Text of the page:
Covering Immigration: Popular Images and the Politics of the Nation

By Leo R. Chavez | Go to book overview

Epilogue

A central premise of the framework developed here for reading magazine covers is that magazines are sites of contestation. Rather than providing the public a uniform and monolithic, that is, hegemonic, view of immigrants, these magazines often differed dramatically in their perspectives. Even a particular magazine would sometimes present contradictory views in different issues, in one characterizing immigration and immigrants affirmatively and in another issue emphasizing problems. Such inconsistency reflects the larger society's ambivalence about immigration. And yet, magazines do not simply “report the news. ” They have editorial positions and points of view. They are active participants in a struggle over which view of immigrants—affirmative or alarmist—will inform the nation's discourse on immigration.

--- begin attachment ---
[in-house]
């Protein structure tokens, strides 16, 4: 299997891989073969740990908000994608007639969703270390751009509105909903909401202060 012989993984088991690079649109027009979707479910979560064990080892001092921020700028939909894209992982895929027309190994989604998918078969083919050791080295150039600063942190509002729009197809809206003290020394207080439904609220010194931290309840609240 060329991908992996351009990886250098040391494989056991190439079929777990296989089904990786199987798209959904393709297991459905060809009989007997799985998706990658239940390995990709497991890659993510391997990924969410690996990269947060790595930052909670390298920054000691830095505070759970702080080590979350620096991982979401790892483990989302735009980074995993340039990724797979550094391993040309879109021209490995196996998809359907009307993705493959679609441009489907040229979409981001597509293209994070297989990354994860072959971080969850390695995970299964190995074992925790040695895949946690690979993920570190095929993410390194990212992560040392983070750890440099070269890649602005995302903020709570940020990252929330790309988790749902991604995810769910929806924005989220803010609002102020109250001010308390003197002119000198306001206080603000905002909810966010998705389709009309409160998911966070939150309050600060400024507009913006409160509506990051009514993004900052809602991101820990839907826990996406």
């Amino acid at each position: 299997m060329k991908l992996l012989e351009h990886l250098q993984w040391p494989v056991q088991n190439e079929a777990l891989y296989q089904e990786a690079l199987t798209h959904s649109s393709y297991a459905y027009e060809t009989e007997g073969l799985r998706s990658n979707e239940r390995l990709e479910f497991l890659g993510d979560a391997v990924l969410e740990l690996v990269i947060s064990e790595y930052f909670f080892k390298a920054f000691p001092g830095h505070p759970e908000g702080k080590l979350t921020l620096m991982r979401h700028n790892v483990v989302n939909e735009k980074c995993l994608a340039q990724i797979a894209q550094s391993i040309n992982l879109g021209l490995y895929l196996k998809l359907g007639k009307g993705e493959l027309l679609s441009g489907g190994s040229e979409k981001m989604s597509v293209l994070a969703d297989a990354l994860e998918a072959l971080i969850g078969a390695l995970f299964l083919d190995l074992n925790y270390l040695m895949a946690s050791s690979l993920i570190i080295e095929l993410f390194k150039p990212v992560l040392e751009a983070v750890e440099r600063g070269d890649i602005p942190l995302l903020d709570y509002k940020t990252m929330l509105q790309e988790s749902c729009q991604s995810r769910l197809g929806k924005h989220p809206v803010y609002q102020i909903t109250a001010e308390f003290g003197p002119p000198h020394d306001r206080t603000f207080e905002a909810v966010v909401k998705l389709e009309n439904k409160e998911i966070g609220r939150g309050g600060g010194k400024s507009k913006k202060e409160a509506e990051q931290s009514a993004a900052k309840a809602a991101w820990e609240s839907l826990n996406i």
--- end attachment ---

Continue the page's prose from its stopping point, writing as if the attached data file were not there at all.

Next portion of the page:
Throughout the last three and a half decades of the twentieth century both alarmist and affirmative characterizations of immigrants and immigration have been interwoven into the national discourse on immigration. As was found, however, alarmist images increased in frequency and came to dominate the covers during the early 1980s and 1990s. Both liberal (the Nation, the New Republic, and the Progressive) and conservative (the National Review, Business Week, and U. S. News and World Report) magazines as well as mainstream (Atlantic Monthly, Time, Newsweek, and American Heritage) resorted to alarmist imagery, which may or may not have corresponded with the tone of the accompanying article or articles. Despite this tendency to use alarmist imagery on their covers, the magazines did not present a consensus on immigration and

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